The boss of an Australian non-bank mortgage lender says the pending cap on low deposit bank lending could be a catalyst for opening up the market to non-bank lenders.
Peter Wood, general manager at Bluestone Group, said his firm was considering re-entering the New Zealand market before the Reserve Bank's announcement that new bank lending to borrowers with less than 20 per cent equity must be capped at 10 per cent from October 1.
"We have just relaunched into the Australian market in the last four to five weeks, obviously a natural extension to that is the New Zealand market. New Zealand has always been on the radar but timing is everything."
Wood said the cap for banks, which does not apply to non-banks, was not a reason to enter the market but made it more attractive.
"From one side of the fence yes it is more attractive - there is a gap that has opened up."
But it could also be riskier as losses more often occurred from lending to low equity borrowers, he said.
"We have to have a view in terms of balancing that out."
Wood said New Zealand had always been a difficult market for non-bank lenders because the major banks had the lion's share of the market with around 95 per cent of all lending.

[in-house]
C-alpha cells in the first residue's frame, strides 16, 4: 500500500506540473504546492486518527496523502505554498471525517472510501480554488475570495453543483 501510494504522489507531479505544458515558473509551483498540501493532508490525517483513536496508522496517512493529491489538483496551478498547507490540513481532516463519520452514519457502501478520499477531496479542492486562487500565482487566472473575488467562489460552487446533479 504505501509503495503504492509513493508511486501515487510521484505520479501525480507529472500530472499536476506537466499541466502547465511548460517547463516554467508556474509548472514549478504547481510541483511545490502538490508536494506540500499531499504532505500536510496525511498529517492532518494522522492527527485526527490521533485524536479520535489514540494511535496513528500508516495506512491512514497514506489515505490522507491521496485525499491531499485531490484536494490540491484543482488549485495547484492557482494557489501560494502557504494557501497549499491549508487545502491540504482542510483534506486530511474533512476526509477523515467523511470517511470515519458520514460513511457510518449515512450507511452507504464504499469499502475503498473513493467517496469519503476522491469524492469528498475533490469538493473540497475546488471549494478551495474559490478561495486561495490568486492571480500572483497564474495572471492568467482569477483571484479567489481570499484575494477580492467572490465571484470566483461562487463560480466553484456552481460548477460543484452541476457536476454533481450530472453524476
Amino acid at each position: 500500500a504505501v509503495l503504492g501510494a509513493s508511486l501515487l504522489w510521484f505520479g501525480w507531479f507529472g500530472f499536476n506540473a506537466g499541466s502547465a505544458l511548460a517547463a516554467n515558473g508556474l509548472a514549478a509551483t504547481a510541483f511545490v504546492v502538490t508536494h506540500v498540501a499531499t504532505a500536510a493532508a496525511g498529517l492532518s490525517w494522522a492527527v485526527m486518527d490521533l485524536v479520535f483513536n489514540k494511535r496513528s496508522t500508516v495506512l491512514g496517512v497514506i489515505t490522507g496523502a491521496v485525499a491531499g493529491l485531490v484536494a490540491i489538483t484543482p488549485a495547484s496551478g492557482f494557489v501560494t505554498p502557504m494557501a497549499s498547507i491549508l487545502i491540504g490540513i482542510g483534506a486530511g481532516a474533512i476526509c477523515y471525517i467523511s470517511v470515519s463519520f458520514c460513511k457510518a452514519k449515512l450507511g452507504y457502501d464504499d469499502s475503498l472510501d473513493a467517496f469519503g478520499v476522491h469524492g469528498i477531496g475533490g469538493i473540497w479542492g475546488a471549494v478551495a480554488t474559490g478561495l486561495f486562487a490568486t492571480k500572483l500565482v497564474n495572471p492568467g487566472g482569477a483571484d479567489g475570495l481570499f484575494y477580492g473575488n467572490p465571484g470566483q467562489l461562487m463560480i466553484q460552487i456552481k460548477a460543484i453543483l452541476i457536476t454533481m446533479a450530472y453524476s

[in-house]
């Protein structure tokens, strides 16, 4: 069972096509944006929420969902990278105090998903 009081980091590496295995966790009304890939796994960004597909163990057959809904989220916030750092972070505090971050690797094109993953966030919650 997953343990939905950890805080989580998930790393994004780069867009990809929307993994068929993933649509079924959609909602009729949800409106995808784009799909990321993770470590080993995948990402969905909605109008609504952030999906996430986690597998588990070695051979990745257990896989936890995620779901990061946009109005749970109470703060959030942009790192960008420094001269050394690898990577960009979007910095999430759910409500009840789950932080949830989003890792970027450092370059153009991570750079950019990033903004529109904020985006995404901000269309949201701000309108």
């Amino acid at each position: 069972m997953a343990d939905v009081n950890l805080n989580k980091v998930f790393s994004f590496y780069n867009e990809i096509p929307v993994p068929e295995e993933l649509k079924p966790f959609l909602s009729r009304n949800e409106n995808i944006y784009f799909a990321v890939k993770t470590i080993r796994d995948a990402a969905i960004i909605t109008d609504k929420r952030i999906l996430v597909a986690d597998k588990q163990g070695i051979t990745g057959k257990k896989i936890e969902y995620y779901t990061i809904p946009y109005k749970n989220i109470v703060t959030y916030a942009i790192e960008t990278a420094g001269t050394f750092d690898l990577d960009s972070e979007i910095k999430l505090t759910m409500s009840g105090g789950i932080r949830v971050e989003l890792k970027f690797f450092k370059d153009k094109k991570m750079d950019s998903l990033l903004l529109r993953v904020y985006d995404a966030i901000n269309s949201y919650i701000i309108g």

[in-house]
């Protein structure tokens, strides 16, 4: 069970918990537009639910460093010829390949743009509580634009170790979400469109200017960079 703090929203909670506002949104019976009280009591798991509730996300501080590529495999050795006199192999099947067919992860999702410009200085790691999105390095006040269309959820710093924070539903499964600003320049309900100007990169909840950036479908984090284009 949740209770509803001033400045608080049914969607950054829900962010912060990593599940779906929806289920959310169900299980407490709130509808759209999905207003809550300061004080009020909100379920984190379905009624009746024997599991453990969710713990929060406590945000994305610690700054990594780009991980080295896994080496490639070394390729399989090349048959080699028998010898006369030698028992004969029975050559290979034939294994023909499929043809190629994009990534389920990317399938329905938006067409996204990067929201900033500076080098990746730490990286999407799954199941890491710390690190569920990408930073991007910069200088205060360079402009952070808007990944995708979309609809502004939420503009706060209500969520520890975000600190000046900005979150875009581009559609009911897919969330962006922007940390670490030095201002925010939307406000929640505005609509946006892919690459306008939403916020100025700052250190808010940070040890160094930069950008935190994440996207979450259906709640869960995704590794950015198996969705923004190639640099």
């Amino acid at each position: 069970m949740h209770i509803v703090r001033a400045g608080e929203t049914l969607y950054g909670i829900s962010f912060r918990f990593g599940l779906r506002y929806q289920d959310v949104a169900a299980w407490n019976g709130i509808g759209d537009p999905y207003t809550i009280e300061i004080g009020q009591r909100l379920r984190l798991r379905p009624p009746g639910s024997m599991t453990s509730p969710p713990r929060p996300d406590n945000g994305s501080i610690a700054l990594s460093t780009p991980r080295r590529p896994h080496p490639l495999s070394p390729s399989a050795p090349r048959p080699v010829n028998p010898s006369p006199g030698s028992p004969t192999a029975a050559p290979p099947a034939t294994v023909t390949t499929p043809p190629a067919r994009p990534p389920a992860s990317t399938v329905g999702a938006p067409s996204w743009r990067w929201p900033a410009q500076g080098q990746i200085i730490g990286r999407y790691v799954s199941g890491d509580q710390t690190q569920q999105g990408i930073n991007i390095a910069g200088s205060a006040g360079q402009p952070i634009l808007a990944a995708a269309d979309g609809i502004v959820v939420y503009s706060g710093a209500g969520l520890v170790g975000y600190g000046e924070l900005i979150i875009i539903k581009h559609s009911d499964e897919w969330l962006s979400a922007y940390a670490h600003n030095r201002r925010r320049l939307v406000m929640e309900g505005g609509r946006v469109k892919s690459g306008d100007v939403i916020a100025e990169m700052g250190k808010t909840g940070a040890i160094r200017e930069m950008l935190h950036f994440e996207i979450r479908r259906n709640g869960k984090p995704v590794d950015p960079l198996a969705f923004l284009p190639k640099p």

In Australia non-banks have accounted for up to 20 per cent of lending.
"We've never been able to penetrate the market in New Zealand, this might be a catalyst for non-banks."
Bluestone stopped mortgage lending in New Zealand in 2008 after capital markets froze up and its funders Barclays Bank and Westpac decided to pull out.
The business is now backed by Macquarie in Australia which also owns a share of it.
Wood said he would closely monitor the impact of the changes but it would be at least six to 12 months before Bluestone would be ready to enter New Zealand.
It would not be the first Australian non-bank lender to cross the Ditch.
Resimac entered the New Zealand market in November last year after a three-month trial.
Adrienne Church, the company's general manager of mortgages in New Zealand, said Resimac had already seen an increase in its business as a result of mainstream banks pulling away from low deposit lending.
"There are a lot of quality borrowers who won't have the required 20 per cent deposit who will continue and deserve options to mainstream lending."
Church said the Reserve Bank changes created an opportunity but it was hard to gauge how big it would be.
"We believe the mainstream banks are already developing creative products to enable these borrowers to continue to borrow, so how long or how large the opportunity is there we will have to see."